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Background: As the use of smartphones increases globally across various fields of research and technology, significant contributions to the sectors related to health, specifically foot health, can be observed. Numerous smartphone apps are now being used for providing accurate information about various foot-related properties. Corresponding to this abundance of foot scanning and measuring apps available in app stores, there is a need for evaluating these apps, as limited information regarding their evidence-based quality is available.
Objective: The aim of this review was to assess the measurement techniques and essential software quality characteristics of mobile foot measurement apps, and to determine their potential as commercial tools used by foot care health professionals, to assist in measuring feet for custom shoes, and for individuals to enhance their awareness of foot health and hygiene to ultimately prevent foot-related problems.
Methods: An electronic search across Android and iOS app stores was performed between July and August 2020 to identify apps related to foot measurement and general foot health. The selected apps were rated by three independent raters, and all discrepancies were resolved by discussion among raters and other investigators. Based on previous work on app rating tools, a modified rating scale tool was devised to rate the selected apps. The internal consistency of the rating tool was tested with a group of three people who rated the selected apps over 2-3 weeks. This scale was then used to produce evaluation scores for the selected foot measurement apps and to assess the interrater reliability.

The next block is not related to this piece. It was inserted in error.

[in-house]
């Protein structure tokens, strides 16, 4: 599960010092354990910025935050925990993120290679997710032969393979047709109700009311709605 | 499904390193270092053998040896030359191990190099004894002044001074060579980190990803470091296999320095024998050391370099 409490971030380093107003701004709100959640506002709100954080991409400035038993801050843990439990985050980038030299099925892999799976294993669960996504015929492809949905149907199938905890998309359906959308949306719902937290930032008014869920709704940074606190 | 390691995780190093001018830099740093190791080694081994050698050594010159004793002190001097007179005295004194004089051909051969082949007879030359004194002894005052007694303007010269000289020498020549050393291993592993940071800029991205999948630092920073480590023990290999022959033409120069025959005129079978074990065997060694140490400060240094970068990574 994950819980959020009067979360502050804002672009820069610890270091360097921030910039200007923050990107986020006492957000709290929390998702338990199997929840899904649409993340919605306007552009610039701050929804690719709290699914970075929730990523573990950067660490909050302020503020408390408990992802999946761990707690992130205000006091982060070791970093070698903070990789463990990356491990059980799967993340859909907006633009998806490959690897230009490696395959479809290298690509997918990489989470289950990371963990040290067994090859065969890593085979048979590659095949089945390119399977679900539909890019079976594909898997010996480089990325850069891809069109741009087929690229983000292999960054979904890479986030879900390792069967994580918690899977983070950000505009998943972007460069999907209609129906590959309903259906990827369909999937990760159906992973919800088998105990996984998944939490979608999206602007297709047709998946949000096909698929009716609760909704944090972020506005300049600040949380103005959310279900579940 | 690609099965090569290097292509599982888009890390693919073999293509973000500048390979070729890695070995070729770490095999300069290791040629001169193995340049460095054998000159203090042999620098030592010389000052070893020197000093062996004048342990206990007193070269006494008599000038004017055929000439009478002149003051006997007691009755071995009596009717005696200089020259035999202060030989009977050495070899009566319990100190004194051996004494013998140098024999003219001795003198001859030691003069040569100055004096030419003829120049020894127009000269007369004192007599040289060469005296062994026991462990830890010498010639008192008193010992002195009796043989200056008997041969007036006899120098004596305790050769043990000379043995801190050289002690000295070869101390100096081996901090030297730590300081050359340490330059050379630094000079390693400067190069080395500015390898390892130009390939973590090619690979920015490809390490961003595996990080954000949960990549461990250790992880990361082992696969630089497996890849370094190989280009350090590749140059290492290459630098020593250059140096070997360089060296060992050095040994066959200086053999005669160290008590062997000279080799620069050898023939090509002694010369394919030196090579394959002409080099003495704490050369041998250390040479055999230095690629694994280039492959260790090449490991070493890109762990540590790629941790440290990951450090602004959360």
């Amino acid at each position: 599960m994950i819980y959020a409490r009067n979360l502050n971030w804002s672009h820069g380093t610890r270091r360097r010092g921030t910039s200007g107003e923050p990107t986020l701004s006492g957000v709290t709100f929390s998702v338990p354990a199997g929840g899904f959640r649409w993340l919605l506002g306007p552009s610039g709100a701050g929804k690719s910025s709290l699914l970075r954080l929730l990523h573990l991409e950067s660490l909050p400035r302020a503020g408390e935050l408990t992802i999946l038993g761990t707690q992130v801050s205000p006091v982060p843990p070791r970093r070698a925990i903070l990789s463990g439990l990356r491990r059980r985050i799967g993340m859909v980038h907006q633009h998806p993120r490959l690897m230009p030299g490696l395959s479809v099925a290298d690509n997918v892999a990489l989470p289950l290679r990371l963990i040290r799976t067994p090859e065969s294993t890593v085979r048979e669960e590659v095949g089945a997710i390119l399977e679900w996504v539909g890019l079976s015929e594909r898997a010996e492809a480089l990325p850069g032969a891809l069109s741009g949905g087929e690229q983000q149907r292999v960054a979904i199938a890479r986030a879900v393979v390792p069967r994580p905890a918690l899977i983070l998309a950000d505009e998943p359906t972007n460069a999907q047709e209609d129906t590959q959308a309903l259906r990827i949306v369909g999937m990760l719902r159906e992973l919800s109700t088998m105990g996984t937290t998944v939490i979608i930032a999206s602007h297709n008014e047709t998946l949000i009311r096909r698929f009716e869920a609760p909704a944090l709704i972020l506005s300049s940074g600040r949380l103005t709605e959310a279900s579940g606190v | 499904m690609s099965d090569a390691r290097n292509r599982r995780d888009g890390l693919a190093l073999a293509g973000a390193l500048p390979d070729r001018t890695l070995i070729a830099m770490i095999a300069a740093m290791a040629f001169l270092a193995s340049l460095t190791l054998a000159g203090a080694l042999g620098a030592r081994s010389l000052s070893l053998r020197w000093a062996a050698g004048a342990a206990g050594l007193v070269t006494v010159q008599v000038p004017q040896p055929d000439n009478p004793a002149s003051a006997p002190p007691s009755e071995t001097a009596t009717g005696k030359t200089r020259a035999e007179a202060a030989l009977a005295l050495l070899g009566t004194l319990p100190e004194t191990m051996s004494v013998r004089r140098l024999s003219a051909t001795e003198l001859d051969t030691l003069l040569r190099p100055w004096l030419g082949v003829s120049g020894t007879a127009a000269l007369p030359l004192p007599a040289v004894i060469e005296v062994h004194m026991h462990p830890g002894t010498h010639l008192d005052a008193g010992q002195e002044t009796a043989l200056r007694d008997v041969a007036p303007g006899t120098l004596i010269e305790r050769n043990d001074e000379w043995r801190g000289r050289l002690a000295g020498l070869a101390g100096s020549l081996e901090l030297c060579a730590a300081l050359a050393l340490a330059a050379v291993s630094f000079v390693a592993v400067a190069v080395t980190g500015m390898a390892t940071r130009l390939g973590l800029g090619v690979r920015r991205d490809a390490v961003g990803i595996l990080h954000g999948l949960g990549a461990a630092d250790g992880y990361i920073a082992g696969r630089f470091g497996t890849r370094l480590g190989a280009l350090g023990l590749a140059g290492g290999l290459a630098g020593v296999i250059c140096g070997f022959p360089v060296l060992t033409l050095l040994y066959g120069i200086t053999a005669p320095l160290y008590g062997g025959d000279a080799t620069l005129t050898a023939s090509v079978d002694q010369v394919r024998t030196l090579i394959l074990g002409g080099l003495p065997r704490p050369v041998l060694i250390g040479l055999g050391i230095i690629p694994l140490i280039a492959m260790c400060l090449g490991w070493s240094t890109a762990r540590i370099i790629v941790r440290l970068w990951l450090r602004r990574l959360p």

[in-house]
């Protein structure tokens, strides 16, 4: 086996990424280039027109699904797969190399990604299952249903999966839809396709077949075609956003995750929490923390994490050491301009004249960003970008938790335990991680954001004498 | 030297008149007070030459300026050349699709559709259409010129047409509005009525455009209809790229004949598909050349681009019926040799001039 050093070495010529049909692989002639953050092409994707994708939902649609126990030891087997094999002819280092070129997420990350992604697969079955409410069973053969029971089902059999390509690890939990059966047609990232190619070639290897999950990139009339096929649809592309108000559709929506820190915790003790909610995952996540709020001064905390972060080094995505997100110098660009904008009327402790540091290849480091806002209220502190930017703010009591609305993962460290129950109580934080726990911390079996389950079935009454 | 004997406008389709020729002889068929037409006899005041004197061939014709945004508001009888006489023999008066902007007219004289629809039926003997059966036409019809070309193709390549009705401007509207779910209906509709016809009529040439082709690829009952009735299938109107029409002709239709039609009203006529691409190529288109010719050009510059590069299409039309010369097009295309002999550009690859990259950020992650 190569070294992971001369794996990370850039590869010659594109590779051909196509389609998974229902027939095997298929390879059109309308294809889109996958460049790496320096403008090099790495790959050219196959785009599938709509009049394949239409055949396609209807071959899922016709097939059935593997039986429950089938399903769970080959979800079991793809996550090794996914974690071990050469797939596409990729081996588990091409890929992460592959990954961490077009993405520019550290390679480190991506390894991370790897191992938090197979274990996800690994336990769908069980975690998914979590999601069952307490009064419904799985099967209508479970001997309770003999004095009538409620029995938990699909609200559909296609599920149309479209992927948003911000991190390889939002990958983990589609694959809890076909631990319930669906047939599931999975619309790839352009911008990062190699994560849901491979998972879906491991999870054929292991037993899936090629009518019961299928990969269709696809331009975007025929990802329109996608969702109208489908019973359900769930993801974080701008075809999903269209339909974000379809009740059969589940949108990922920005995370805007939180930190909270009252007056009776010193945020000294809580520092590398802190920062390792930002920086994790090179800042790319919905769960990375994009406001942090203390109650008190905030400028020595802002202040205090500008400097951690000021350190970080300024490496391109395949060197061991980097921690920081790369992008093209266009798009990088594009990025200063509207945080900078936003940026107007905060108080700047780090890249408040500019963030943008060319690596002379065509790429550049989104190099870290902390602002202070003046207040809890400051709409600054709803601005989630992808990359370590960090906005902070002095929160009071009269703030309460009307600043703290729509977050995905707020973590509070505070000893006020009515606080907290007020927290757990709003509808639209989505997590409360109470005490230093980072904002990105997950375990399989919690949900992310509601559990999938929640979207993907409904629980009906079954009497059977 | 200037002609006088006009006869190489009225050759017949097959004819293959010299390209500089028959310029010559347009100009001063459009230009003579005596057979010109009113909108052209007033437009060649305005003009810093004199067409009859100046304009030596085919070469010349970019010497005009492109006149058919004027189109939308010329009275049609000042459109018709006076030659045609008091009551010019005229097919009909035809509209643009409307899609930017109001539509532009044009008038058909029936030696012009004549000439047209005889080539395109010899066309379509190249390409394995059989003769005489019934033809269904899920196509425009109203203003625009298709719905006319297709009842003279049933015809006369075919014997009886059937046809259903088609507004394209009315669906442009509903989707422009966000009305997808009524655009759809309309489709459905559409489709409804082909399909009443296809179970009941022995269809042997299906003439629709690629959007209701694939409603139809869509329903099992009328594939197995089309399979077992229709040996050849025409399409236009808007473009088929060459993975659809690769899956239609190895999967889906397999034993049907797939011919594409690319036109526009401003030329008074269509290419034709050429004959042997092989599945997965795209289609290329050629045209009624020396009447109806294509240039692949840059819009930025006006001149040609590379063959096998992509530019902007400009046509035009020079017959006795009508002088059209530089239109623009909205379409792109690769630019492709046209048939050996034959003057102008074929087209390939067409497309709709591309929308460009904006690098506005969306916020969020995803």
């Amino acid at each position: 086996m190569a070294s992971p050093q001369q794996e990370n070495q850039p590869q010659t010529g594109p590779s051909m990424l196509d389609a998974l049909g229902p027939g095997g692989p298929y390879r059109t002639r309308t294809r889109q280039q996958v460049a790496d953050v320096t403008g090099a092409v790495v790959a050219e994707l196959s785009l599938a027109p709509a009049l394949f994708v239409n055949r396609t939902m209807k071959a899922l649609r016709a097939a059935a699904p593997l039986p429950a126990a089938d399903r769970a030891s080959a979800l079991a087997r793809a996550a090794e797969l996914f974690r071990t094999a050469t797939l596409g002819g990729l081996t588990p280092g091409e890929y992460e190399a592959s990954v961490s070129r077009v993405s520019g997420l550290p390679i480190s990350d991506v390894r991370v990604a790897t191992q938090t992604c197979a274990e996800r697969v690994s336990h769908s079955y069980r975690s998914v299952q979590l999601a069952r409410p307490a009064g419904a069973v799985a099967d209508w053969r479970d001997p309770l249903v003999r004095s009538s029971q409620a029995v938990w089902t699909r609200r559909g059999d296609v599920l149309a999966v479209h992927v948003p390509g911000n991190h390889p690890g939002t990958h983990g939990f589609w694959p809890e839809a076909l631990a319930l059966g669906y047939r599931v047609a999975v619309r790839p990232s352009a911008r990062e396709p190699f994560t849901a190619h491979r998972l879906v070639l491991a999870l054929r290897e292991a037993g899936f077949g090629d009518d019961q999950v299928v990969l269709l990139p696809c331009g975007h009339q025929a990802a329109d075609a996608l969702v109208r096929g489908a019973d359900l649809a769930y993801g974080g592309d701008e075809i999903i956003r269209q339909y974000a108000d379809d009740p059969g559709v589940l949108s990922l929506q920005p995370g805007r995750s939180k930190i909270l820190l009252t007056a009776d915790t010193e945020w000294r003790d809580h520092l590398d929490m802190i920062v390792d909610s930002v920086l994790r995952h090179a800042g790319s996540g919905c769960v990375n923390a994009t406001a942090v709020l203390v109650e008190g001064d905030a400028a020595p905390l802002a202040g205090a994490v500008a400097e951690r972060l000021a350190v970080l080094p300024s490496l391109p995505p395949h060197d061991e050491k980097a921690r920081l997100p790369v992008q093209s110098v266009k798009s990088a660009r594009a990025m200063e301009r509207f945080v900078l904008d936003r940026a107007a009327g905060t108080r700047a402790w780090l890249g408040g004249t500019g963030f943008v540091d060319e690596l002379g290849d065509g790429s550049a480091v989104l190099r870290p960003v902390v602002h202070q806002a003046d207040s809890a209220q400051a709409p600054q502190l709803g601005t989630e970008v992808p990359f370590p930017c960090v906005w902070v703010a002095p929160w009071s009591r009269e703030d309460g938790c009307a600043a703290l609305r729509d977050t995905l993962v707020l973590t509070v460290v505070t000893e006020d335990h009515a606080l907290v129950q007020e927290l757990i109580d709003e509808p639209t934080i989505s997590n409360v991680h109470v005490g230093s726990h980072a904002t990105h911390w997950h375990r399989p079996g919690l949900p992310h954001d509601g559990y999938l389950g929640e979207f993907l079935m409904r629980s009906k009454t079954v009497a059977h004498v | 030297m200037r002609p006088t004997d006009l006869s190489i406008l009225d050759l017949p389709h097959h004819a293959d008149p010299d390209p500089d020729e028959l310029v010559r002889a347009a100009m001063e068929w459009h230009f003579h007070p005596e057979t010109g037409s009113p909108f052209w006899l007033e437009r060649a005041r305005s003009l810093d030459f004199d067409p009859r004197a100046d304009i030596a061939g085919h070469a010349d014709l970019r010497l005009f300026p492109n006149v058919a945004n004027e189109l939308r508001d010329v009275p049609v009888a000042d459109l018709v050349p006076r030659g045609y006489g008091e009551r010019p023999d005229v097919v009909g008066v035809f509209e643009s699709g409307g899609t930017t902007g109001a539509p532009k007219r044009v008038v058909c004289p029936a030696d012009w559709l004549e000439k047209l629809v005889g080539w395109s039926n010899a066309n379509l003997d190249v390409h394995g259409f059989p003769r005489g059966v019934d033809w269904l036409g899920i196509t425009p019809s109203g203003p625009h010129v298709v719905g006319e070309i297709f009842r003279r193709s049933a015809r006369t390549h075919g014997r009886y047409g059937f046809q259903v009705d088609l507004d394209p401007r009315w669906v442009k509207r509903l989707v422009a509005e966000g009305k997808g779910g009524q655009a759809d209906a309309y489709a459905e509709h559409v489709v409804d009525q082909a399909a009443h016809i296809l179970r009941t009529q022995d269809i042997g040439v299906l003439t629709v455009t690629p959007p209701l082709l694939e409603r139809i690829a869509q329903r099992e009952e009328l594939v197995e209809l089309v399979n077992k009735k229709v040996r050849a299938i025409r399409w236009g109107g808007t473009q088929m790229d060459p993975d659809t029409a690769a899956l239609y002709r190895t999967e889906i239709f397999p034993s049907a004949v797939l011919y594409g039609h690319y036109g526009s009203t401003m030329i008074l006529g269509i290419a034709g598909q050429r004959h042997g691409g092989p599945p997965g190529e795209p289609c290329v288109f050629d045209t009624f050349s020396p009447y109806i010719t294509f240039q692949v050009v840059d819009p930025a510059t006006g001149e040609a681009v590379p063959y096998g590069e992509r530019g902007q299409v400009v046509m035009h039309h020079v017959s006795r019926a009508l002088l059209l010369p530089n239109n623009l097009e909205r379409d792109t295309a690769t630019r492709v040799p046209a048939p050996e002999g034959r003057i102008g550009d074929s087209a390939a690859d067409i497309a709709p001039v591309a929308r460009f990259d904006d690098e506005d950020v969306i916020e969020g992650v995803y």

Results: Evaluation inferences showed that all apps failed to meet even half of the measurement-specific criteria required for the proper manufacturing of custom-made footwear. Only 23% (6/26) of the apps reportedly used external scanners or advanced algorithms to reconstruct 3D models of a user’s foot that could possibly be used for ordering custom-made footwear (shoes, insoles/orthoses), and medical casts to fit irregular foot sizes and shapes. The apps had varying levels of performance and usability, although the overall measurement functionality was subpar with a mean of 1.93 out of 5. Apps linked to online shops and stores (shoe recommendation) were assessed to be more usable than other apps but lacked some features (eg, custom shoe sizes and shapes). Overall, the current apps available for foot measurement do not follow any specific guidelines for measurement purposes.
Conclusions: Most commercial apps currently available in app stores are not viable for use as tools in assisting foot care health professionals or individuals to measure their feet for custom-made footwear. Current apps lack software quality characteristics and need significant improvements to facilitate proper measurement, enhance awareness of foot health, and induce motivation to prevent and cure foot-related problems. Guidelines similar to the essential criteria items introduced in this study need to be developed for future apps aimed at foot measurement for custom-made or individually fitted footwear and to create awareness of foot health.
Original languageEnglish
Article numbere24202
Pages (from-to)1-17
Number of pages17
JournalJMIR mHealth and uHealth
Issue number3
Publication statusPublished - 03 Apr 2021

Grant Number

  • RM102978


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